Liberal Democrat leader Nick Clegg was last night under the most pressure of all three main political party leaders in the aftermath of the "Ukip earthquake" as European election results for the West were declared overnight.
The Deputy Prime Minister insisted he was staying on as party leader, despite the Lib Dems losing more than 250 council seats nationwide.
A petition signed by Liberal Democrat party members was rapidly gaining hundreds of signatures within hours of being started over the weekend – and those signing it included a small number of MPs and even Lib Dem candidates hoping to win seats at next year's General Election in the West.
Ros Kayes, the Lib Dem candidate in West Dorset, signed up to demand Mr Clegg step aside in the face of a disastrous showing in local government elections.
"If you were to ask the general public what it is they don't like, they wouldn't say they don't like the Coalition, they would say they don't like Nick Clegg," she said.
"As an individual he's a lovely bloke, I just don't think he's the right person to carry on leading the party," she added.
If Mr Clegg refuses to quit, a leadership contest would be triggered if 75 local party associations formally demanded one, or if a majority of the parliamentary party approved a no-confidence motion.
Southport MP John Pugh suggested that a dozen of his Commons colleagues had expressed doubts to him over whether Mr Clegg should continue at the head of the party.
An internal "post-mortem" of the poor night at the polls – which saw the party almost or entirely wiped out in some former strongholds – "has to include a truly open, mature and balanced look at our whole strategy, including the leadership issue", the Southport MP said.
"Although I admire enormously Nick's bravery, it does not follow that because the captain should go down with the ship that the ship has to go down with the captain."
Colleague Adrian Sanders, who represents Torbay, said: "The problem is the messenger, very few people say it's the message."
With the EU elections due to be declared last night – after the Western Daily Press went to print – predictions before the announcement were that the Lib Dems could lose all of its 11 MEPs, including veteran Euro politician Graham Watson in the south west.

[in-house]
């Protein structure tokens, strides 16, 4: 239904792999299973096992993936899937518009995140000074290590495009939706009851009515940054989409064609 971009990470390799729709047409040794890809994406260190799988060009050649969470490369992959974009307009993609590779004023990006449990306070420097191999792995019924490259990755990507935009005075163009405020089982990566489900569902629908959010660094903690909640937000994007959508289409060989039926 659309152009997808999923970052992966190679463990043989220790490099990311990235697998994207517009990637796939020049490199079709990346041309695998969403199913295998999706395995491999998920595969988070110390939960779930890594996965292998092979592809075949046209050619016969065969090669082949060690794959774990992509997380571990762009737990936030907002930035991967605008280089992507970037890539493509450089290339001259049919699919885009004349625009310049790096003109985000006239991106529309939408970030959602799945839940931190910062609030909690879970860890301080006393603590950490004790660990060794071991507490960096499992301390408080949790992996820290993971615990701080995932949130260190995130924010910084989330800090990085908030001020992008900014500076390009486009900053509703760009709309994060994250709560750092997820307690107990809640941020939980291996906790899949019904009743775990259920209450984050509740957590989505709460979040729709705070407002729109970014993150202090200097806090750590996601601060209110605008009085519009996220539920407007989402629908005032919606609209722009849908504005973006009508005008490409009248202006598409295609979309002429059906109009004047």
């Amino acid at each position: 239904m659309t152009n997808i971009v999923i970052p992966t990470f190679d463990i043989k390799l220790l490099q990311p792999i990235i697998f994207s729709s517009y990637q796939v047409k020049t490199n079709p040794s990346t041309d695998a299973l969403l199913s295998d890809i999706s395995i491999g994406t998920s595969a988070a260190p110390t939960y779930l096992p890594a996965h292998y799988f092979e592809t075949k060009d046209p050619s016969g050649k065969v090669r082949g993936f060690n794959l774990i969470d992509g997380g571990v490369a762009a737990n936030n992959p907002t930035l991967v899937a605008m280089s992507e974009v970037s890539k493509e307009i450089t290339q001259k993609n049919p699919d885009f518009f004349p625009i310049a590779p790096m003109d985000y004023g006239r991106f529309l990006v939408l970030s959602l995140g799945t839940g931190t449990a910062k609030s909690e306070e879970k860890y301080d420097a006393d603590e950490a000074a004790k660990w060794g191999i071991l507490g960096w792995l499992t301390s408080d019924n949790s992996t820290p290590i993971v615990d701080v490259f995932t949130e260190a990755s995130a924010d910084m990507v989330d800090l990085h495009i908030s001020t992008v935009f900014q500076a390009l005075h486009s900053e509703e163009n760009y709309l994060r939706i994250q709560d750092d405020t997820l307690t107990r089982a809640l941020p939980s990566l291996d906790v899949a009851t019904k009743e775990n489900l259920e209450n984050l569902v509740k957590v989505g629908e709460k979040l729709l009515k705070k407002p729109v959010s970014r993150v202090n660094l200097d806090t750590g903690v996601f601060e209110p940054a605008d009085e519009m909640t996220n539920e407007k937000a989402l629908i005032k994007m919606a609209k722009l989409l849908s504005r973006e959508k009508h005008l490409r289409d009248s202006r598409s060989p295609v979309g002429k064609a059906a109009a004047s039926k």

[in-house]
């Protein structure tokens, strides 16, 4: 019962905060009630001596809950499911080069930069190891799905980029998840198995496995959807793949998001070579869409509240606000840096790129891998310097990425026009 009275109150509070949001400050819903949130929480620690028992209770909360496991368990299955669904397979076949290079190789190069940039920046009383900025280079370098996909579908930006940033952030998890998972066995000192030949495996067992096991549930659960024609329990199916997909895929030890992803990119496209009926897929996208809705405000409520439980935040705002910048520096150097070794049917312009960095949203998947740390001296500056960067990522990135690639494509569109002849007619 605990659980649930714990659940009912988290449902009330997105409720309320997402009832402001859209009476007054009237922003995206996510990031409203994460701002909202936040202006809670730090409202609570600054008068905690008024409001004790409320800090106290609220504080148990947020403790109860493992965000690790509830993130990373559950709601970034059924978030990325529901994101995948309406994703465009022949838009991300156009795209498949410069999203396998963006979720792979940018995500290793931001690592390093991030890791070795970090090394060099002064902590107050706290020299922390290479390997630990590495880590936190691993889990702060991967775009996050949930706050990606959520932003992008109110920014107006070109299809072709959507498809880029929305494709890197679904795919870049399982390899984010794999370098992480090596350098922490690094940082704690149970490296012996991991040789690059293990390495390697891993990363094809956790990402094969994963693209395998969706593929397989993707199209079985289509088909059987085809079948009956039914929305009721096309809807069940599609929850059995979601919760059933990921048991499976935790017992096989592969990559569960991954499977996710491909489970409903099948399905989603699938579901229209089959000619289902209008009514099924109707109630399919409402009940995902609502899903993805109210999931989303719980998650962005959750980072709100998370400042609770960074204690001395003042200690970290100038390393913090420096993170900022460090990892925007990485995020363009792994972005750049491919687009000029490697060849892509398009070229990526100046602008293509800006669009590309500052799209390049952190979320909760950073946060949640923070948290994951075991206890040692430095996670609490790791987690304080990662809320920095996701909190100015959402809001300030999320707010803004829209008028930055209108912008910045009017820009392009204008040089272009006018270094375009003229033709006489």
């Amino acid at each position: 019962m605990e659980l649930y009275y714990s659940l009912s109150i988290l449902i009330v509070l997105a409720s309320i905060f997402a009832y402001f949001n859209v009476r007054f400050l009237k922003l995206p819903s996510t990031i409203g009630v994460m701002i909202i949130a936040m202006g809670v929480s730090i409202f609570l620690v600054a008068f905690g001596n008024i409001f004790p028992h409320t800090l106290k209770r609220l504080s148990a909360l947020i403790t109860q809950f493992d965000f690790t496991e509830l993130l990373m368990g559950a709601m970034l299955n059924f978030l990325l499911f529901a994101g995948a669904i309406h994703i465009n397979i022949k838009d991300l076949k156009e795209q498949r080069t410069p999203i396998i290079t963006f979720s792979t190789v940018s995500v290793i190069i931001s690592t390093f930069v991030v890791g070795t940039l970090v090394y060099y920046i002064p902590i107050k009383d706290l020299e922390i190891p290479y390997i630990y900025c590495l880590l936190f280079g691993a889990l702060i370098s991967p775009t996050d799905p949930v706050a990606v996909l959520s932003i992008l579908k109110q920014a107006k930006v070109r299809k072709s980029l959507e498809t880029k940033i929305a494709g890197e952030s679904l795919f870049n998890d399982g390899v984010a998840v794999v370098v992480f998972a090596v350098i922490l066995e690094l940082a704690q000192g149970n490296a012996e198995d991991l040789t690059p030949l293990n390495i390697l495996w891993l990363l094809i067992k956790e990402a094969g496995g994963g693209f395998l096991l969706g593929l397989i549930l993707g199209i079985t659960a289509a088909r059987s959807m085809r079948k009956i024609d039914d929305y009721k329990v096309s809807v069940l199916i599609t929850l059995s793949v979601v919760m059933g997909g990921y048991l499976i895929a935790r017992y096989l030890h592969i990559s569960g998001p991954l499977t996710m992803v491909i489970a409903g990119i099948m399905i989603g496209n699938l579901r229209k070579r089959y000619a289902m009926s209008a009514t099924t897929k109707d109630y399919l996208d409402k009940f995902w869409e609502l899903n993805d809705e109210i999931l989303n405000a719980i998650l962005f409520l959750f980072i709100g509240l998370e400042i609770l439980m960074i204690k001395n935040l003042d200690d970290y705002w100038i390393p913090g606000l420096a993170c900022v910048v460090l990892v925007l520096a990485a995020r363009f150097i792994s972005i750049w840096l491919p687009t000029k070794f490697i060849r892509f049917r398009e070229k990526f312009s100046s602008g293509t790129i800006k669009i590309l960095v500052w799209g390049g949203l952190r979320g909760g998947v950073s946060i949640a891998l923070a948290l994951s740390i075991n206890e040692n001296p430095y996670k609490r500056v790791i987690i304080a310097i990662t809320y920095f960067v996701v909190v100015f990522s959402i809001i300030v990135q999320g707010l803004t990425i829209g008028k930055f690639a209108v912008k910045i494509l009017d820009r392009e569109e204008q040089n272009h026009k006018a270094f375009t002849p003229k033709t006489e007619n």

The open letter calling for Mr Clegg's resignation says voters have delivered a "stark message about the party's performance and direction".
"We consider it vital that at the 2015 General Election the party should be led by someone who will receive a fair hearing about our achievements and ambitions for the future," it says.
"It is clear to us that this person is not you, as the loss of so many of our hard-working councillors highlights.
"You have fulfilled a range of objectives in Government, but we now believe that progress will be best achieved under a new leader.
"We therefore ask that you stand down, allowing the membership to select your successor this summer."
Senior Lib Dems have appealed for an end to the internal party row – with one pointing out there were more members of a Lib Dem group set up for fans of cake than there were signatories to the open letter.
Party president Tim Farron has appealed for an end to "absolutely foolish" calls for Nick Clegg to quit, and said: "Nick Clegg should undoubtedly stay and the Liberal Democrats should stay the course in Government." he conceded.
But overnight it was not just the Lib Dems who were questioning their prospects for the year until next May's General Election. Speculation mounted that Labour supporters were dissatisfied with their leader, Ed Miliband, after his gaffe-prone local election campaign. In Swindon – where Labour targeted overturning the Tories' slim majority – he blundered through a radio interview and admitted he did not know who the Labour council leader was. The Tories extended their majority in Swindon by one seat. And David Cameron was facing tough questions from the party faithful after Ukip's strong showing – with party insiders fearful that if a rise in the Ukip vote is maintained to May 2015, it could prevent the Tories winning an overall majority.